Lynne Jackson of Albany is walking to tell a story and fight for justice.
On Thursday, she stopped in Oneonta during her “Journey for Justice,” a walk and larger effort to collect petition signatures supporting an appeal in the case of Yassin Aref, a Muslim convicted in a federal terrorism case who is serving a 15-year sentence in a prison in Indiana.
Aref, a leader at an Albany mosque, was unjustly convicted after being set up in a FBI sting, said Jackson, co-founder of Project SALAM, which stands for “Support and Legal Advocacy for Muslims.” On Friday, Jackson started a 133-mile walk between Albany and Binghamton, where she plans to submit the petitions to the federal judge who presided in the case.
Aref’s story was the focus of Jackson’s presentation at the Quakers-Butternuts Friends Meeting at the First United Presbyterian Church in Oneonta on Thursday. Some listeners shared other stories of injustice and criticism of the government, including the Patriot Act, and of acts of entrapment.
Aref was a United Nations refugee from Iraq who relocated to Albany in 1999, Jackson said. He was convicted of terrorist activities in 2006 and appeals have been unsuccessful. Mohammed Hossain also was convicted in the case.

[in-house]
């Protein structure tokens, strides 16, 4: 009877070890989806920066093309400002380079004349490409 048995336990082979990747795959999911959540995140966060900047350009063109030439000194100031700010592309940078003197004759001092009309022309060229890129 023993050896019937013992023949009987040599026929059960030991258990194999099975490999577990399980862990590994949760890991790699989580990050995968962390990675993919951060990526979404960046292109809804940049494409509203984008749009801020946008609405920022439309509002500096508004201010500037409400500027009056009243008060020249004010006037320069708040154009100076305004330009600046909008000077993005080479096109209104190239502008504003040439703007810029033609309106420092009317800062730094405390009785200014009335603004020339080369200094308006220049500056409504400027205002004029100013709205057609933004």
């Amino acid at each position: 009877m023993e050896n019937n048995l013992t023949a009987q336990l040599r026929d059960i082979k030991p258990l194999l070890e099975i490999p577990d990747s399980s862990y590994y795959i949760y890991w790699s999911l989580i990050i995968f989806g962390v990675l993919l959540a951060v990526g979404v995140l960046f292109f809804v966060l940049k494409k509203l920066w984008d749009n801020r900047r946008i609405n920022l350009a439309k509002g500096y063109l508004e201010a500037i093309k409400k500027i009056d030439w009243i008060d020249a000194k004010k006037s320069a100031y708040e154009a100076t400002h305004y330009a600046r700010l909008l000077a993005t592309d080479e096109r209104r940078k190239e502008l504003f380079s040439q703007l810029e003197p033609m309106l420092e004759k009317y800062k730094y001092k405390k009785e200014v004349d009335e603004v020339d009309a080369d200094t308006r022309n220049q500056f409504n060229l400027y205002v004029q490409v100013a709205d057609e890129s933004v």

In 2011, Aref filed a Freedom of Information Act request, which resulted in “dramatic new evidence showing that the FBI originally thought he was an Al-Qaeda agent, Mohamed Yasin,” according to Project SALAM. The evidence wasn’t shown to Aref, his defense team or the jury, Jackson said, and Mohamed Yasin was killed in the Middle East in 2010.
Aref’s attorneys are appealing on the basis of this information, seeking that the verdict be overturned or a new trial granted. Jackson said the walk is to show that “we in Albany have never forgotten Yassin” or the injustice of his case. Aref is scheduled to be released in 2018, she said.